In the 1948 film Key Largo, a character played by Bogart mentions a “fairy story” that explains the existence of the philtrum—the small hollow above the lips. This is a variation on a traditional Jewish legend—no doubt known to the movie’s Jewish screenwriter—that first appears in the Babylonian Talmud. It states that an angel teaches every fetus the entire Torah in utero; at the moment of birth, the angel smacks the baby on the mouth, causing it to forget what it has learned. Abraham Socher comments on the tale’s meaning, and origins:
The philosophical point that seems to hover over this talmudic passage and its later elaborations is that learning is really an act of recall. As Joseph B. Soloveitchik once wrote, [the Talmud] “wanted to tell us that when a Jew studies Torah, he is confronted with something . . . familiar, because he has already studied it and the knowledge was stored up in the recesses of his memory.” As Soloveitchik and others . . . recognized, this seems to be a version of Plato’s famous theory of knowledge as recollection. However, it’s worth noting that although these texts speak of the unborn child as forgetting, they don’t explicitly describe its later learning as remembering.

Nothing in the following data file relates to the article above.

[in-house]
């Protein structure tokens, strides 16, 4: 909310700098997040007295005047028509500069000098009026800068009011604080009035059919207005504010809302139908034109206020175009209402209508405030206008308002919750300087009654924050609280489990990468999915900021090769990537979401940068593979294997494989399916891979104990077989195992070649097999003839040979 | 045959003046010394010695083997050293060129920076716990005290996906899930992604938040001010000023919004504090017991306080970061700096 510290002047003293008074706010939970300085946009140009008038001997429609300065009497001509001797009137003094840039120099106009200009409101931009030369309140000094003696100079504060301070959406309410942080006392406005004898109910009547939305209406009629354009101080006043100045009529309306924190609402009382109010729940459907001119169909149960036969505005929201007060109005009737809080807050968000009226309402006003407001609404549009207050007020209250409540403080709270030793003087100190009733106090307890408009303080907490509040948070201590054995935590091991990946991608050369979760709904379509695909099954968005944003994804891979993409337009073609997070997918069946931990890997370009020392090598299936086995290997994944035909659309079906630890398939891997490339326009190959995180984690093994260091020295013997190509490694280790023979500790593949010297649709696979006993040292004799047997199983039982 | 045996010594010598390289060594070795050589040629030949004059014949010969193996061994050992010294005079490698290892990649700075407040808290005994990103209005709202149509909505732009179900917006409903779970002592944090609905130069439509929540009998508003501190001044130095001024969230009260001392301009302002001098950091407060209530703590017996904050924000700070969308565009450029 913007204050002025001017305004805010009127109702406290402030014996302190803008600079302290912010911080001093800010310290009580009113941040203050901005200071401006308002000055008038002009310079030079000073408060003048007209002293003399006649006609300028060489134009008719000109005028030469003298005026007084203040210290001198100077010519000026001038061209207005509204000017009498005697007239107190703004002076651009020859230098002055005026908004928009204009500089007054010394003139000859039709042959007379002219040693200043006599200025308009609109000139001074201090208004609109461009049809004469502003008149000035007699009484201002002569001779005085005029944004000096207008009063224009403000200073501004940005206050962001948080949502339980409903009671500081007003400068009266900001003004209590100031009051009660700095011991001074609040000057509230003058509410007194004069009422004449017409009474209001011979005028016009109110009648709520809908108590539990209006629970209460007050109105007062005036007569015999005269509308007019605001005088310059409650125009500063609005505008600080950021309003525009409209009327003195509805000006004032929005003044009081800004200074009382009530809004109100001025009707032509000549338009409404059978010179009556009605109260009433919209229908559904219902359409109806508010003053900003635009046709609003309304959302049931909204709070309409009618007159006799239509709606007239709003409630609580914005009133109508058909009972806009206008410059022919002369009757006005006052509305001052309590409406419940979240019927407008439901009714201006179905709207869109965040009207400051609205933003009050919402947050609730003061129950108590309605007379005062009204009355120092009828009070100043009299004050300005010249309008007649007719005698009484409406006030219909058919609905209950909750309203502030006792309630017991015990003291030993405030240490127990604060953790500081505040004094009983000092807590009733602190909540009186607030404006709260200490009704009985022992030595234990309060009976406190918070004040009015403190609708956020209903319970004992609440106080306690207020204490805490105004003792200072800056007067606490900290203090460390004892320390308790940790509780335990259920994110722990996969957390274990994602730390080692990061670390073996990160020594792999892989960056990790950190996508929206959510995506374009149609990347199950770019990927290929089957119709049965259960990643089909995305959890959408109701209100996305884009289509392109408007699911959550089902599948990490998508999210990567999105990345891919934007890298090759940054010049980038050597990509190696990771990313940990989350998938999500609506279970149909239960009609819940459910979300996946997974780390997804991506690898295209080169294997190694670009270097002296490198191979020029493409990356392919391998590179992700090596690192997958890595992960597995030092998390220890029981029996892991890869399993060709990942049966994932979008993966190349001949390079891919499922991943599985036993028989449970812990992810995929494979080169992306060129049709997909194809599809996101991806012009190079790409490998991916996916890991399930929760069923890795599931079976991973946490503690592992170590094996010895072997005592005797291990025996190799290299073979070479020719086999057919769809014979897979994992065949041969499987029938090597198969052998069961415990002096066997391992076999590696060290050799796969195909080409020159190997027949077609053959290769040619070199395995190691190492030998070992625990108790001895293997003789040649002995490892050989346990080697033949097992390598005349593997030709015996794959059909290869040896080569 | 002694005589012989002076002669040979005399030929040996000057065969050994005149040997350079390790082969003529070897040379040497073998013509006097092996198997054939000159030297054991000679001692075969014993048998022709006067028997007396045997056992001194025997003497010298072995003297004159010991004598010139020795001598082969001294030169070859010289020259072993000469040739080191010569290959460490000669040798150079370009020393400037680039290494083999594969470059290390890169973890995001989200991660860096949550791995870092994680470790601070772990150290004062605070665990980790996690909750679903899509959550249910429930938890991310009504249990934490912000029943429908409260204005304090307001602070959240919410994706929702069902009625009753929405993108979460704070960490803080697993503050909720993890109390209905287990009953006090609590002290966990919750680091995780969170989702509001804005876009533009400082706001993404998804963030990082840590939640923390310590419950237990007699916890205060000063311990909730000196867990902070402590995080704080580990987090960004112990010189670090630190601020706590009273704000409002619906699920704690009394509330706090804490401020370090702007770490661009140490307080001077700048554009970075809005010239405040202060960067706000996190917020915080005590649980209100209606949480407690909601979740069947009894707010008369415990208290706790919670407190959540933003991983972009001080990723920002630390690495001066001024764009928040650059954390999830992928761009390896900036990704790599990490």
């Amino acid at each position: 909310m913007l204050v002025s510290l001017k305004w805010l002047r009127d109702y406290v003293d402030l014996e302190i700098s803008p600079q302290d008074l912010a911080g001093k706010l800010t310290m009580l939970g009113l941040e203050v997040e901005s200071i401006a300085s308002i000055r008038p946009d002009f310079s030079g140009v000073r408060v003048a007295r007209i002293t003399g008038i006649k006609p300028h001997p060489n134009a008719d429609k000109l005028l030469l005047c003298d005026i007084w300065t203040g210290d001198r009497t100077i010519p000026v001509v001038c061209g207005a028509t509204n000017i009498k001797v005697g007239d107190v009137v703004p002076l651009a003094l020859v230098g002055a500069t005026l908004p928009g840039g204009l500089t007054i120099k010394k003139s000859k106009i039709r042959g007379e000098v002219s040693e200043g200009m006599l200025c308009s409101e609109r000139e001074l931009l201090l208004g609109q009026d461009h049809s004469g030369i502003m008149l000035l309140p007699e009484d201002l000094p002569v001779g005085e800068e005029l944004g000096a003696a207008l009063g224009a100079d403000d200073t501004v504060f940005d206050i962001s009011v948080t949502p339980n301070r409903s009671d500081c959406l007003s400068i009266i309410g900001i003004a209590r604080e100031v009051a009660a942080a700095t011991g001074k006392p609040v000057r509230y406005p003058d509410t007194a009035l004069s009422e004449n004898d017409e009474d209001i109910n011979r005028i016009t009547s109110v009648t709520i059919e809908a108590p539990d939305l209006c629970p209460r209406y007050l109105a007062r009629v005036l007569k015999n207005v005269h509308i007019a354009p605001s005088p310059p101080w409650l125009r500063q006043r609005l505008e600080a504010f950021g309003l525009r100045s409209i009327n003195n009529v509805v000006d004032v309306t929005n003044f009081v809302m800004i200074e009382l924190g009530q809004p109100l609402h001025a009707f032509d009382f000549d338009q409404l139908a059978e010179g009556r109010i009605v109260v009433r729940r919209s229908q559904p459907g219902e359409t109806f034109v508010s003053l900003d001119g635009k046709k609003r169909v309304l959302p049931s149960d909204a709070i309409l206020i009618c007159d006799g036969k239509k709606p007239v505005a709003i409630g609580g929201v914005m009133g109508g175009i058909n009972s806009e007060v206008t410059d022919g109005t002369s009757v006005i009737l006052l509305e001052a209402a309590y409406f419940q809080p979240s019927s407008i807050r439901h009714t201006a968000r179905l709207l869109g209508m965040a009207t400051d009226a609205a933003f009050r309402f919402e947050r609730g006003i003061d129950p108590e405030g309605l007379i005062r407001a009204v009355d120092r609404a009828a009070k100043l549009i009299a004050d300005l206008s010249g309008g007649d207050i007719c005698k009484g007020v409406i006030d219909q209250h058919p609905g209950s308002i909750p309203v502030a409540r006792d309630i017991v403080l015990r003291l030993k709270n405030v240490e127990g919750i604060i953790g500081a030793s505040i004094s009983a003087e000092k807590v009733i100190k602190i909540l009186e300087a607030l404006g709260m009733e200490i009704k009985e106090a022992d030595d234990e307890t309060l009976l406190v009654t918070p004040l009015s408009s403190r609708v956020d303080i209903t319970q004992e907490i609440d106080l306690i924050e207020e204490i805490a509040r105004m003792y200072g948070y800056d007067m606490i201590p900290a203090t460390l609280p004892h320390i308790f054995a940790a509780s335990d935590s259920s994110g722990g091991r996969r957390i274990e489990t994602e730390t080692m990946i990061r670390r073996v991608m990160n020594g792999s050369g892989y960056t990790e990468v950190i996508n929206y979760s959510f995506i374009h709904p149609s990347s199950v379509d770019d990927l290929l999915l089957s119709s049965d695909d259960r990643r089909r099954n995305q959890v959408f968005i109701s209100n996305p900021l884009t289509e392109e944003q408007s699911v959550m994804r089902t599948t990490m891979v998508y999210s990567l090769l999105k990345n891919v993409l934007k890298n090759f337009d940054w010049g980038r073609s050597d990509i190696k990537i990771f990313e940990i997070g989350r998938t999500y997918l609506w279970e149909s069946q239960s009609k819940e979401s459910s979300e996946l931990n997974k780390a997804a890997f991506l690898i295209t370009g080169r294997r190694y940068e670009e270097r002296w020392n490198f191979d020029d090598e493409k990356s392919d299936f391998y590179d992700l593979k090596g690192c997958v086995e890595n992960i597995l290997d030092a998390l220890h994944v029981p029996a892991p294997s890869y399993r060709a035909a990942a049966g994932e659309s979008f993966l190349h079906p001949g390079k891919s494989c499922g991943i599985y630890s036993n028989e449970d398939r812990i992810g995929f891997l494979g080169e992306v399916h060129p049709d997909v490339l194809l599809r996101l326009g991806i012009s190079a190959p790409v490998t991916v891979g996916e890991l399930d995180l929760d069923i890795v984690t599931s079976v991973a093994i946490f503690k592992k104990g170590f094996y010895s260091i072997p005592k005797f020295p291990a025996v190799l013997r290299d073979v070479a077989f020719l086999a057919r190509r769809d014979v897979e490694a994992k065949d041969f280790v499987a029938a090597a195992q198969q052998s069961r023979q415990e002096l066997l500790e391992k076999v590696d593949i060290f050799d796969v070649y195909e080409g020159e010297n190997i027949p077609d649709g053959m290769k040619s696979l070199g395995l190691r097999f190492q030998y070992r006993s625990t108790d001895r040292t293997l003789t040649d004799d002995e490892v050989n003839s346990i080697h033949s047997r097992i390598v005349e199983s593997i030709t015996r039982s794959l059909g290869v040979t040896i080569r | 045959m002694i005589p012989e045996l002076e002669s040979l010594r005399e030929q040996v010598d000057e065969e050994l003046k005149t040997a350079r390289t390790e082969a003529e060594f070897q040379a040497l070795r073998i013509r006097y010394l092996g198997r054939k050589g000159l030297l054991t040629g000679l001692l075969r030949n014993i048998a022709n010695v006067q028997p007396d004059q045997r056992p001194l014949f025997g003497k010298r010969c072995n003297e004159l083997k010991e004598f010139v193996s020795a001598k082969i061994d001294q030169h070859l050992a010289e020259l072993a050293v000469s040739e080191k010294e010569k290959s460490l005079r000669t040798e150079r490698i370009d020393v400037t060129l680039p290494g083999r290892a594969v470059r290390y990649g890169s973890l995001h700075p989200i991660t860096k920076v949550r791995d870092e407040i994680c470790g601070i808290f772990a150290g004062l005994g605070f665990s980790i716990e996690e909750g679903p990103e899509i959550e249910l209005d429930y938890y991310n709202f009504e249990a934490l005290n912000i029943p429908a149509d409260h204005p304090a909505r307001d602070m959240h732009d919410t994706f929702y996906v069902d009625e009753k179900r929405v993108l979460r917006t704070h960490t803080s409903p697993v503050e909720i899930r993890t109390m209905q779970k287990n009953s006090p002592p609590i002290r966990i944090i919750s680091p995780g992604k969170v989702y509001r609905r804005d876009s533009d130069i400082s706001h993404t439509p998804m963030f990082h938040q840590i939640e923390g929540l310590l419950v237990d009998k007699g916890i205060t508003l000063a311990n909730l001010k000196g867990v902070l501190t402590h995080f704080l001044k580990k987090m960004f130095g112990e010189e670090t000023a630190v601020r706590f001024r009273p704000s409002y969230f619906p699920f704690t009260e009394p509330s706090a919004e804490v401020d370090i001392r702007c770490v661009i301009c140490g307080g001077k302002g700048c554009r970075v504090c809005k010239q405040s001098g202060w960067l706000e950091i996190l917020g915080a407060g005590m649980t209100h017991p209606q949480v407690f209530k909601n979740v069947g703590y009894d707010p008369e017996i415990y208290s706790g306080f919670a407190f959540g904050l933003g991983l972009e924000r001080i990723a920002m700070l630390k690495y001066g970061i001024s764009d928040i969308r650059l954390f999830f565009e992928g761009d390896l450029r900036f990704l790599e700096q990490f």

The Maharal [Rabbi Judah Loew] of Prague came close when he suggested that the angel slaps the unborn child’s mouth to create “a lack and a desire,” by which he seems to have meant both a desire to nurse and a desire to learn. But the Maharal lived in 16th-century Prague when Plato was, once again, on every intellectual’s lips. Some 200 years later, Rabbi Elimelekh of Lizhensk explicitly argued that if we hadn’t learned Torah before we entered the world it would be impossible to grasp it now—a ḥasidic footnote to Plato.
Read more on Jewish Review of Books: https://jewishreviewofbooks.com/articles/1715/how-the-baby-got-its-philtrum/